"I really like your present" would be more in sync with American everyday English. "Very much" in America is a kind of formal emphatic, so that you'd put it in a place where it had the most effect: "I like you present very much." Ending the sentence that way leaves the person spoken to with that last emphasis as the focal thought.
It is definitely traditionally considered formal, although I know plenty of people under 30 yrs old who say "very much" like that in a tongue-in-cheek sort of way. So if I said "Do you like it?" and they emphatically responded "I very much like it!", I wouldn't interpret it as a sign of formality, so much as them being a little goofy around me.
For some people, it's almost like ironic formality. Like sometimes I'll phrase something overly formally to my wife, with the humor being that it doesn't make sense to be formal with her.
But of course, language evolves over time, in a very messy, regional sort of way. So my experience may not match other native English speakers'.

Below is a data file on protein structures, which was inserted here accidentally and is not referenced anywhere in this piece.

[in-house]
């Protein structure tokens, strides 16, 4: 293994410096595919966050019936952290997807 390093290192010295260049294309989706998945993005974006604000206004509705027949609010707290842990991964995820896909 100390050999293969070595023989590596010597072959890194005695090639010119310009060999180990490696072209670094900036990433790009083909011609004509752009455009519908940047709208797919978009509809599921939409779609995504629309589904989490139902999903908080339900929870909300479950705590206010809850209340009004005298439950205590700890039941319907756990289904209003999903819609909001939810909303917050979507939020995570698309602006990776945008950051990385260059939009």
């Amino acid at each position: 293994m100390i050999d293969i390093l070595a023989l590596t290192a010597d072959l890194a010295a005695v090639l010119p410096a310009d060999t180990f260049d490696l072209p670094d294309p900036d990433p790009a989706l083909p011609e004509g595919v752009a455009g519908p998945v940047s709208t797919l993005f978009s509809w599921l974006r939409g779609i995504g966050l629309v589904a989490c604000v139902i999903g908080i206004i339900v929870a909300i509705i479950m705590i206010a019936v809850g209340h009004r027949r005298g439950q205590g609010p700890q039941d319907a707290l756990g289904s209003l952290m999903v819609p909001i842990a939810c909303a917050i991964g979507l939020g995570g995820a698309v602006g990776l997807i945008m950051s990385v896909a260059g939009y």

Потряса́ющее ви́део! :D
Russian has a very useful verb «передари́ть» 'to give your gift as a gift to someone else'. I have Ukrainian relatives who have zero chance of meeting my Belarusian friends, so I do that sometimes! ^^' It's a bit mean, but I'm pretty sure they do the same.
It can mean either.
This sentence definitely sounds very natural when you're thanking someone for their gift.
So... "I really like your present" is accepted, but not "I love your present" / "I really love your present" / "I love your present very much".
It seems to me that, at the very least, "I love your present" should be considered equivalent to "I really like your present".